• Share
  • .
  • Favorite
  • .
  • Email
  • .
  • Add Tags 

Freedom to go where we want, when we want. It’s a deeply held American value, part of our cultural DNA. The iconic 1960s TV series, Route 66, about two young men coming of age as they drive cross-country in a Corvette, still resonates.

But what if the one with wanderlust is your aging parent with dementia? You don’t want to lock her in her home, but you’re also terrified that she’ll take off on foot and go missing for an hour or a day—or more. So-called “elopement” takes just an instant. Even experienced caregivers can briefly turn their backs, only to discover that their charge has slipped out the door and disappeared. According to the Alzheimer’s Association, 6 out of 10 people with dementia will wander eventually. The risks are real.

These GPS Tools Can Help You Keep Track of Your Loved One

But now there’s an app for that. The same kind of GPS devices that enable you to find your missing smartphone can also help you find your missing loved one. All involve a subscription for some kind of tracking device that is worn by your loved one, paired with text or email alerts, tracking apps and/or a hotline network. Among the options:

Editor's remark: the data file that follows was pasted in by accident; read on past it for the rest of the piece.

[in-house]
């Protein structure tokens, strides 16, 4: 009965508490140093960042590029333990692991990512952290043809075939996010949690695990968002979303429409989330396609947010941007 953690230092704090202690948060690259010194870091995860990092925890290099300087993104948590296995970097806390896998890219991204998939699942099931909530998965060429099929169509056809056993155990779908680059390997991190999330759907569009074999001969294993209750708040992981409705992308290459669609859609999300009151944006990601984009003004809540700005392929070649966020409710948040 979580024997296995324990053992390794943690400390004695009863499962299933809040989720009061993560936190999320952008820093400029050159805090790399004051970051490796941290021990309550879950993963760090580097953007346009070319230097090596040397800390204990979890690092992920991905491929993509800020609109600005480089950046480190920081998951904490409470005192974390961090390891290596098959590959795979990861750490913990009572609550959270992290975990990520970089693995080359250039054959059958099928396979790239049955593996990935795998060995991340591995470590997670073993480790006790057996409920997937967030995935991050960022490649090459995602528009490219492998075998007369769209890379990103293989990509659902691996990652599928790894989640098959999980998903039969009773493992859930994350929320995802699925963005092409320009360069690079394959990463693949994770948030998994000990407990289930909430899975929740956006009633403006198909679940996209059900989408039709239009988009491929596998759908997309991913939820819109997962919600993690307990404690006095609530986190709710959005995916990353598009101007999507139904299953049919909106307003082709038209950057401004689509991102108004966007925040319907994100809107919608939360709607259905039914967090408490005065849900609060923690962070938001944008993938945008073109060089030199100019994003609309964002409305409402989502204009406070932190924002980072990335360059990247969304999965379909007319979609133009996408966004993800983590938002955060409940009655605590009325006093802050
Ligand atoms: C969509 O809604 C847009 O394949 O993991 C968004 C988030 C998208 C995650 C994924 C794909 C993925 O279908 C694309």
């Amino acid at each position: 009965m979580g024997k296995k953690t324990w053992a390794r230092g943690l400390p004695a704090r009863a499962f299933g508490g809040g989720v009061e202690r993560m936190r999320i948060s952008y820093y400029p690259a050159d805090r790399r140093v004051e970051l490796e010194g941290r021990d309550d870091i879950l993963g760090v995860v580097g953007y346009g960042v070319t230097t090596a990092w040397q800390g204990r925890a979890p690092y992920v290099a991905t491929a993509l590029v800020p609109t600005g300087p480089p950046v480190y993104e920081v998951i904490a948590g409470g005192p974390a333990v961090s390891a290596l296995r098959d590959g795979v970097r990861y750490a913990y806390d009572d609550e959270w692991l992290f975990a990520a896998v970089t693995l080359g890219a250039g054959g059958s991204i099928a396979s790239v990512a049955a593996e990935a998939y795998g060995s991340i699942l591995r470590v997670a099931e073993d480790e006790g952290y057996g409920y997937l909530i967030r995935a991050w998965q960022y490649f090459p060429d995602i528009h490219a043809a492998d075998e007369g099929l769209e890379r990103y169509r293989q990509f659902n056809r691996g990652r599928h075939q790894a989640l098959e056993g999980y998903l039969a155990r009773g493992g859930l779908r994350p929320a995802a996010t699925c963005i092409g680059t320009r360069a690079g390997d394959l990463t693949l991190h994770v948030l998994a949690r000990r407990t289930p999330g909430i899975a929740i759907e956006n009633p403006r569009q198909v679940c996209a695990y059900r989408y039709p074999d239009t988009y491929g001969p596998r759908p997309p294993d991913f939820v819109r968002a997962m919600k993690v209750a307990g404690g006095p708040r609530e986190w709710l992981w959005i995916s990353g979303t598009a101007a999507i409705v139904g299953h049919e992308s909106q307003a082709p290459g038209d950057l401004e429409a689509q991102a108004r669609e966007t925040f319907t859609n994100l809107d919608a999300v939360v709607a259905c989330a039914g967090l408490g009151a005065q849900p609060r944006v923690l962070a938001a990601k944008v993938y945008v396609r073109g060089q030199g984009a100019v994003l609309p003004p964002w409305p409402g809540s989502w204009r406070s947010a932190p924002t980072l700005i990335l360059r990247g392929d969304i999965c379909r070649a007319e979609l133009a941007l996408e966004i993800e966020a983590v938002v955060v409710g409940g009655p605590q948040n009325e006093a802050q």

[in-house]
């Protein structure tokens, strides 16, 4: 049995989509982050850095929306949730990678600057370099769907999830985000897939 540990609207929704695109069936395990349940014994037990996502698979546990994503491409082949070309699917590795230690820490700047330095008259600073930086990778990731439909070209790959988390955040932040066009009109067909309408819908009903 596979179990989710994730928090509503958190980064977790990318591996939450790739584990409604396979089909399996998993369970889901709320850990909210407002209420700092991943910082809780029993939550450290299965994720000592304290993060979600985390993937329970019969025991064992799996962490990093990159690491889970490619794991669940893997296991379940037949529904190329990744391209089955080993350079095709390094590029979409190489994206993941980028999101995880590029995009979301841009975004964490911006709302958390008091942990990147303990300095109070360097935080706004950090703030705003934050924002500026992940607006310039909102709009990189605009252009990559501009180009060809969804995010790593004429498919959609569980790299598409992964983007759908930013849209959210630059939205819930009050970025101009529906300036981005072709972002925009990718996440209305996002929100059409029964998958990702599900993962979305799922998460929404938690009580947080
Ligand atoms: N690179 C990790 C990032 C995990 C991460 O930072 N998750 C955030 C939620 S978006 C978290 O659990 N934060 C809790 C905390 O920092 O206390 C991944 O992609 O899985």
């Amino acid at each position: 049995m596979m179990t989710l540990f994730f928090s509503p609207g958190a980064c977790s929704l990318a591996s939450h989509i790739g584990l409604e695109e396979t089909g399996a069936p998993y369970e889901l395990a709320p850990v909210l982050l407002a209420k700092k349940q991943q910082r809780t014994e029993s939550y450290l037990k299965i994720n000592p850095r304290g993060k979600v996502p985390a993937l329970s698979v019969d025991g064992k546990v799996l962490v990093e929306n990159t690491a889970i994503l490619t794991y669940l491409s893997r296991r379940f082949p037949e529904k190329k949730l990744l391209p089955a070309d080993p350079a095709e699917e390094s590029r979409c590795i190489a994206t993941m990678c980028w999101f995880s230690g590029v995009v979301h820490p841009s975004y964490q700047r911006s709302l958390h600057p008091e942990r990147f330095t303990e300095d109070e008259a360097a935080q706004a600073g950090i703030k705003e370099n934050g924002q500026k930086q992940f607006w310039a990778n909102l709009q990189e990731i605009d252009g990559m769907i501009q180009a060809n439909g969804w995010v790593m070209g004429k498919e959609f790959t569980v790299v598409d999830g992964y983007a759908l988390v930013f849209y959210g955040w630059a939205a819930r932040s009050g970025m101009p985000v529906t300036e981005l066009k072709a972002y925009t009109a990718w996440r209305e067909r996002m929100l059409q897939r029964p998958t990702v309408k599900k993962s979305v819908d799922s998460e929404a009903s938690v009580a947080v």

Project Lifesaver: Requires your loved one to wear a personal transmitter ankle bracelet. If he wanders, you receive an alert. When you call the local Project Lifesaver agency, a trained team goes into action to find your loved one. Most people are found within a half hour, a few miles from home. This service specializes in helping people with cognitive conditions that cause them to wander. The international search and rescue program also works with local public safety agencies to educate staff about risks of wandering.

GPS Smart Sole: If your loved one objects to wearing a tracking device or is likely to forget to put it on, this option may be the solution. GPS Smart Sole is an insert equipped with GPS technology that fits into most shoes with removable insoles. This works best if your loved one wears the same shoes daily or if you purchase multiple pairs of inserts. The device transmits location data every 10 minutes via smart phone, tablet or computer. You can define a safe radius for your loved one; if she goes beyond, you receive an email or text alert.